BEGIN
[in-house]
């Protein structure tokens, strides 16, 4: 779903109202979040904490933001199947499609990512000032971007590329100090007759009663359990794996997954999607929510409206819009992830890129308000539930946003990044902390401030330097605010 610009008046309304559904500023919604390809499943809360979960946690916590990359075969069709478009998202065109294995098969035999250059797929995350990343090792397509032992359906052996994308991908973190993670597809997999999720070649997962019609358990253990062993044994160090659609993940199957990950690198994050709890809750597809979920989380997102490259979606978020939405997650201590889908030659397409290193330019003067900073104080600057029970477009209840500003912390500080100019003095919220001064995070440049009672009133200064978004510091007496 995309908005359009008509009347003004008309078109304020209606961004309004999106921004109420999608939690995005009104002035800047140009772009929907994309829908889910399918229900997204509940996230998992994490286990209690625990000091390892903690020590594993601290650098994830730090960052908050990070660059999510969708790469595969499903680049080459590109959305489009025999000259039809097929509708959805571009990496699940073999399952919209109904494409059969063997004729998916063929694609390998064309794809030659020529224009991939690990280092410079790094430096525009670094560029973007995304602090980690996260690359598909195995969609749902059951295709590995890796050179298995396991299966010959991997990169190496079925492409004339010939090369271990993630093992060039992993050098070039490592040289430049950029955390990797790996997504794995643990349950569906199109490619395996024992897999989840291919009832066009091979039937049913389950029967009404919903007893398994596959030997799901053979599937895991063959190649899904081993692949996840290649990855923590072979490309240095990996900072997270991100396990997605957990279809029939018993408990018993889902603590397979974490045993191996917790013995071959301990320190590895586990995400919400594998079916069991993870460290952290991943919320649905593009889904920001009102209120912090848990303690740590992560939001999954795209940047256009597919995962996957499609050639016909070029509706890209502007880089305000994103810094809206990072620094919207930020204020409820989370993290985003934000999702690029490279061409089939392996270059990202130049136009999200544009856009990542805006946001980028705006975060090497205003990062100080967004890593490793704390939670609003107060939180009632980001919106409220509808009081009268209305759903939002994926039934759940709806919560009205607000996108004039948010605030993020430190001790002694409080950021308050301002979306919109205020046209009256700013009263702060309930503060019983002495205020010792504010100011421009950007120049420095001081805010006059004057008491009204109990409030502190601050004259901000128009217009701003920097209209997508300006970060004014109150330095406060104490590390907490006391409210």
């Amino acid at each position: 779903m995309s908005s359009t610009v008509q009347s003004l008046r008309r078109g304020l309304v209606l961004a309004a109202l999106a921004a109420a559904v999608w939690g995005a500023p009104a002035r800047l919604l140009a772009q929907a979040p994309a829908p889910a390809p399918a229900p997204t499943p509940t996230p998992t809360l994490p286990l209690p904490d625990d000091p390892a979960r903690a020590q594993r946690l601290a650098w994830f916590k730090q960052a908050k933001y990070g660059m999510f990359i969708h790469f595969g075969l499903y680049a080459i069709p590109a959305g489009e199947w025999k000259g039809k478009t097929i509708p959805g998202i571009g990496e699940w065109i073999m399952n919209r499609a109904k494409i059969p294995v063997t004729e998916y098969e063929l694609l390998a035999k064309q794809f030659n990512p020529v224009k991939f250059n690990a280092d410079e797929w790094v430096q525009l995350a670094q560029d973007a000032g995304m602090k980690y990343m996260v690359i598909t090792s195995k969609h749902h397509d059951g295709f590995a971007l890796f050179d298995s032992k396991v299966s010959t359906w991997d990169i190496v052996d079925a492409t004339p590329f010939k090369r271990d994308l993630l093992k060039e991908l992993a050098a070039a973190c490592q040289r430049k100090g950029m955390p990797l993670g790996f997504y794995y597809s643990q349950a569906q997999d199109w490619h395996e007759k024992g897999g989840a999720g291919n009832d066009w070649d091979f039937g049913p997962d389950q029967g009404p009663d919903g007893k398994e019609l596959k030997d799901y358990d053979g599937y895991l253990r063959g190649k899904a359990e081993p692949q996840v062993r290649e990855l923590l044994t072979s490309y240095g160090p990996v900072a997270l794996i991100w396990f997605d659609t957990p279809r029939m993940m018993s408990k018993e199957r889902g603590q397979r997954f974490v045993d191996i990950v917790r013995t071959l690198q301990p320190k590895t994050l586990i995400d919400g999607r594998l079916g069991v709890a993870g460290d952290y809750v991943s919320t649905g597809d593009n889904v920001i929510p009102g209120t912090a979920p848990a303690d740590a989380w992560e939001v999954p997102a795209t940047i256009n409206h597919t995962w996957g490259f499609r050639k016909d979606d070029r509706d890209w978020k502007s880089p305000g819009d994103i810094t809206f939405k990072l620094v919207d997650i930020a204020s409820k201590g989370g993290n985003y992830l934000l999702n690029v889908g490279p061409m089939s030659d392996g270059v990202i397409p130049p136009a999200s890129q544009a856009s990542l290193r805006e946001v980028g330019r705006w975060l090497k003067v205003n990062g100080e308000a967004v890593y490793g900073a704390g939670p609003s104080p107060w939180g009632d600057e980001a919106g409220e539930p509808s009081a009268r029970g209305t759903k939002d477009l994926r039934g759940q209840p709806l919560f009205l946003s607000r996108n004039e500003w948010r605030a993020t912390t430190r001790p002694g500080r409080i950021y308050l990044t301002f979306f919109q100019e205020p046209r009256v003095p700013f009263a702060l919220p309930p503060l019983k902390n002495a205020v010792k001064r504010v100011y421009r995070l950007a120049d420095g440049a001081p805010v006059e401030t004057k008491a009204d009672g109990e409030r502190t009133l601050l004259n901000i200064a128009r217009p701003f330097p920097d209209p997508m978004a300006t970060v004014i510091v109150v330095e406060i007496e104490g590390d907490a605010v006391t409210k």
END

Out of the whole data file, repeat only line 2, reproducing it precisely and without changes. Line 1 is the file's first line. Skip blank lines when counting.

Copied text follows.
């Protein structure tokens, strides 16, 4: 779903109202979040904490933001199947499609990512000032971007590329100090007759009663359990794996997954999607929510409206819009992830890129308000539930946003990044902390401030330097605010 610009008046309304559904500023919604390809499943809360979960946690916590990359075969069709478009998202065109294995098969035999250059797929995350990343090792397509032992359906052996994308991908973190993670597809997999999720070649997962019609358990253990062993044994160090659609993940199957990950690198994050709890809750597809979920989380997102490259979606978020939405997650201590889908030659397409290193330019003067900073104080600057029970477009209840500003912390500080100019003095919220001064995070440049009672009133200064978004510091007496 995309908005359009008509009347003004008309078109304020209606961004309004999106921004109420999608939690995005009104002035800047140009772009929907994309829908889910399918229900997204509940996230998992994490286990209690625990000091390892903690020590594993601290650098994830730090960052908050990070660059999510969708790469595969499903680049080459590109959305489009025999000259039809097929509708959805571009990496699940073999399952919209109904494409059969063997004729998916063929694609390998064309794809030659020529224009991939690990280092410079790094430096525009670094560029973007995304602090980690996260690359598909195995969609749902059951295709590995890796050179298995396991299966010959991997990169190496079925492409004339010939090369271990993630093992060039992993050098070039490592040289430049950029955390990797790996997504794995643990349950569906199109490619395996024992897999989840291919009832066009091979039937049913389950029967009404919903007893398994596959030997799901053979599937895991063959190649899904081993692949996840290649990855923590072979490309240095990996900072997270991100396990997605957990279809029939018993408990018993889902603590397979974490045993191996917790013995071959301990320190590895586990995400919400594998079916069991993870460290952290991943919320649905593009889904920001009102209120912090848990303690740590992560939001999954795209940047256009597919995962996957499609050639016909070029509706890209502007880089305000994103810094809206990072620094919207930020204020409820989370993290985003934000999702690029490279061409089939392996270059990202130049136009999200544009856009990542805006946001980028705006975060090497205003990062100080967004890593490793704390939670609003107060939180009632980001919106409220509808009081009268209305759903939002994926039934759940709806919560009205607000996108004039948010605030993020430190001790002694409080950021308050301002979306919109205020046209009256700013009263702060309930503060019983002495205020010792504010100011421009950007120049420095001081805010006059004057008491009204109990409030502190601050004259901000128009217009701003920097209209997508300006970060004014109150330095406060104490590390907490006391409210």